You won’t want to miss a remarkable collection of Lincoln-related artifacts and documents at the Lincoln Heritage Museum, on the campus of Lincoln College. Treasures include dishware, books and mourning clothing that belonged to Mary Todd Lincoln, as well as original letters from President Lincoln and information about every member of his cabinet and Civil War military leaders.
Just as we preserve the legacy that is Abraham Lincoln, communities all along Route 66 from Chicago to Los Angeles are trying to preserve that iconic legacy of America’s Main Street, and the city of Lincoln is no exception. Before you head out of town, check out The Mill on Route 66, a recently saved and restored original Route 66 restaurant now featuring a museum that tells the story of the county’s ties to the legendary road.
As you head to Bloomington for your overnight stay, be sure to make a stop in Atlanta – Illinois, of course! – for pie and coffee or a late afternoon bite at the famous Route 66 diner, the Palms Grille Café. While you’re there, check out the Lincoln exhibits upstairs for a glimpse into his influence on this small, rural town. Across the street from the Palm’s, be sure to get your photo taken by the giant Paul Bunyon Hot Dog Statue. If there’s time, a stop a few miles north at Funks Grove Maple Sirup will be well worth it for some delicious homemade Maple syrup and candy.
Day 2- Bloomington
For your first stop, visit the McLean County Historical Museum, located inside a beautiful old courthouse on the town square. In the first floor visitor center, you will find out all about the rich Route 66 history in McLean County as well as all the information you need for discovering the Lincoln story along Illinois Route 66. Upstairs in the Museum, you will find many stories of the people and landscapes of McLean County through the years, including many local residents who were Lincoln’s contemporaries as he rose from prairie lawyer to the man who would be president.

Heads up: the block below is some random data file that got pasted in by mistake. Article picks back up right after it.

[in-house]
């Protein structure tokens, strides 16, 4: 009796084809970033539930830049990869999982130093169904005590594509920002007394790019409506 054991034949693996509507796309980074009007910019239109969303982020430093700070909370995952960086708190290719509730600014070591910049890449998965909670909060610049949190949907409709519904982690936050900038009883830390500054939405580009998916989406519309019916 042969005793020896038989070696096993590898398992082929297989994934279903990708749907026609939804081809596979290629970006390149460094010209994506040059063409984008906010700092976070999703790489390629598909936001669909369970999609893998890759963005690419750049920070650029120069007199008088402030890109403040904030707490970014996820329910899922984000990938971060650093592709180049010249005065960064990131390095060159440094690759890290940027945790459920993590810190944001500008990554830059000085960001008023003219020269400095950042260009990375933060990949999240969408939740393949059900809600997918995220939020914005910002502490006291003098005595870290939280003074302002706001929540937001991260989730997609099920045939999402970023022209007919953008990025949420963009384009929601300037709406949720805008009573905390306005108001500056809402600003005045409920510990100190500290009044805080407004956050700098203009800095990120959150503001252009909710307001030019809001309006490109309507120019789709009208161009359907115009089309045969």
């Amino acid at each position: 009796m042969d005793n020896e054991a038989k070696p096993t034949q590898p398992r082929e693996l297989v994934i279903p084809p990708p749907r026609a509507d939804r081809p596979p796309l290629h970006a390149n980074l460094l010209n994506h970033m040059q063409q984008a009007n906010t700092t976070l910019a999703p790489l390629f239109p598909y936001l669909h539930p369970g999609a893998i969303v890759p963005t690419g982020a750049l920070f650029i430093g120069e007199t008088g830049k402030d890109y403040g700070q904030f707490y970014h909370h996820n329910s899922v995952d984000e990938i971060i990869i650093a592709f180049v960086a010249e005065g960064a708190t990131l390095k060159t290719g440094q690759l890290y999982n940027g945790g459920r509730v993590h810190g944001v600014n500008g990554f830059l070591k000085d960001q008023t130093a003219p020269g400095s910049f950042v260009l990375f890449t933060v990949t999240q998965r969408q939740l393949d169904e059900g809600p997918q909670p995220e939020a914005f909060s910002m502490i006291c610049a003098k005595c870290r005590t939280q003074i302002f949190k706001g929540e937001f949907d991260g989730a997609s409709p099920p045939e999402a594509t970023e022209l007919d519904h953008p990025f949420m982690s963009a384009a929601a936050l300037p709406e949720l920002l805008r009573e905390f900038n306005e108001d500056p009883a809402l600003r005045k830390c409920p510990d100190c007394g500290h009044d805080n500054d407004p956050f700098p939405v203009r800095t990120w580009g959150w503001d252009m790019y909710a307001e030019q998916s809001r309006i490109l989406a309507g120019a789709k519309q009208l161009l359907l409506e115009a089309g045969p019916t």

Afterward, visit the magnificent David Davis Mansion, once owned by Lincoln confidante and close friend, Judge David Davis. This stately 19th century mansion and its beautiful grounds will give you a glimpse of the social and political life Lincoln knew. History credits the influence and support of Judge Davis as an important factor on Lincoln’s success in becoming the Republican nominee for the presidency. You’ll also want to make a stop at the Sprague Super Service Station for some iconic Route 66 photos in Bloomington.
Next stop: Pontiac, arguably one of the most famous towns along Route 66. In this charming slice of Americana, you’ll find the Route 66 Hall of Fame and Museum, including the International Wall Dog Mural and Sign Art Museum, the Bob Waldmire Exhibit, as well as a tribute to Mr. Lincoln with the Music of the Civil War exhibit.
Stroll around the town square to take in all of the spectacular Murals on Main Street and be sure to stop by the Pontiac-Oakland Automobile Museum & Resource Center to see some of the world’s finest, and rarest, examples of the former Pontiac autos.
– Illinois Office of Tourism